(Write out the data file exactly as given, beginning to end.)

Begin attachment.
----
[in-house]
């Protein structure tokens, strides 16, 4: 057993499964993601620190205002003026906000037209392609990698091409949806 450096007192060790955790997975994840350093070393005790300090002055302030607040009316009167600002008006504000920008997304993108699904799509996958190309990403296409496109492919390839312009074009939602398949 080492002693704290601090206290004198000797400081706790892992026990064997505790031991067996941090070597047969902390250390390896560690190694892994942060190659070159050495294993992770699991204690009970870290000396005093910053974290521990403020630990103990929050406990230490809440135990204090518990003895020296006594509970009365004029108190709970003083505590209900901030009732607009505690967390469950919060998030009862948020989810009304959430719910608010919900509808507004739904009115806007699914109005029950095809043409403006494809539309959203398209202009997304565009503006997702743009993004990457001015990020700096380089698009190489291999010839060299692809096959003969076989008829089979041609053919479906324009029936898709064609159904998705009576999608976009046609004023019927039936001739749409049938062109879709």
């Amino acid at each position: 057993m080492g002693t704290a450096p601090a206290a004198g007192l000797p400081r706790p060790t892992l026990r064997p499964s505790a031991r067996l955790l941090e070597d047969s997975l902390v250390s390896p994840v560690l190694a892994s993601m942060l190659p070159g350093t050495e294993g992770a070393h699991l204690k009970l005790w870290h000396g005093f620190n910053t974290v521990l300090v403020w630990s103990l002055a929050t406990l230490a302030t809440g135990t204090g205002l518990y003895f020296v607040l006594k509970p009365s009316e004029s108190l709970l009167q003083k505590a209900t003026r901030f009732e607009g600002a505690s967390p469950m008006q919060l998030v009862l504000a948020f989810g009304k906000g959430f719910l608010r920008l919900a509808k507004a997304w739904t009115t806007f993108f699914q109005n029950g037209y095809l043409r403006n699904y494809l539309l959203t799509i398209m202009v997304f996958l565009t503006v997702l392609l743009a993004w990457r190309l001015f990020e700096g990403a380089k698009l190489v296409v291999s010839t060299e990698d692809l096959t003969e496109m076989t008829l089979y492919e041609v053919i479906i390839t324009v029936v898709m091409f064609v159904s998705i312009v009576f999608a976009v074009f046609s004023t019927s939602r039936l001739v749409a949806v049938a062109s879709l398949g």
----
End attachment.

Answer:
[in-house]
């Protein structure tokens, strides 16, 4: 057993499964993601620190205002003026906000037209392609990698091409949806 450096007192060790955790997975994840350093070393005790300090002055302030607040009316009167600002008006504000920008997304993108699904799509996958190309990403296409496109492919390839312009074009939602398949 080492002693704290601090206290004198000797400081706790892992026990064997505790031991067996941090070597047969902390250390390896560690190694892994942060190659070159050495294993992770699991204690009970870290000396005093910053974290521990403020630990103990929050406990230490809440135990204090518990003895020296006594509970009365004029108190709970003083505590209900901030009732607009505690967390469950919060998030009862948020989810009304959430719910608010919900509808507004739904009115806007699914109005029950095809043409403006494809539309959203398209202009997304565009503006997702743009993004990457001015990020700096380089698009190489291999010839060299692809096959003969076989008829089979041609053919479906324009029936898709064609159904998705009576999608976009046609004023019927039936001739749409049938062109879709």
């Amino acid at each position: 057993m080492g002693t704290a450096p601090a206290a004198g007192l000797p400081r706790p060790t892992l026990r064997p499964s505790a031991r067996l955790l941090e070597d047969s997975l902390v250390s390896p994840v560690l190694a892994s993601m942060l190659p070159g350093t050495e294993g992770a070393h699991l204690k009970l005790w870290h000396g005093f620190n910053t974290v521990l300090v403020w630990s103990l002055a929050t406990l230490a302030t809440g135990t204090g205002l518990y003895f020296v607040l006594k509970p009365s009316e004029s108190l709970l009167q003083k505590a209900t003026r901030f009732e607009g600002a505690s967390p469950m008006q919060l998030v009862l504000a948020f989810g009304k906000g959430f719910l608010r920008l919900a509808k507004a997304w739904t009115t806007f993108f699914q109005n029950g037209y095809l043409r403006n699904y494809l539309l959203t799509i398209m202009v997304f996958l565009t503006v997702l392609l743009a993004w990457r190309l001015f990020e700096g990403a380089k698009l190489v296409v291999s010839t060299e990698d692809l096959t003969e496109m076989t008829l089979y492919e041609v053919i479906i390839t324009v029936v898709m091409f064609v159904s998705i312009v009576f999608a976009v074009f046609s004023t019927s939602r039936l001739v749409a949806v049938a062109s879709l398949g």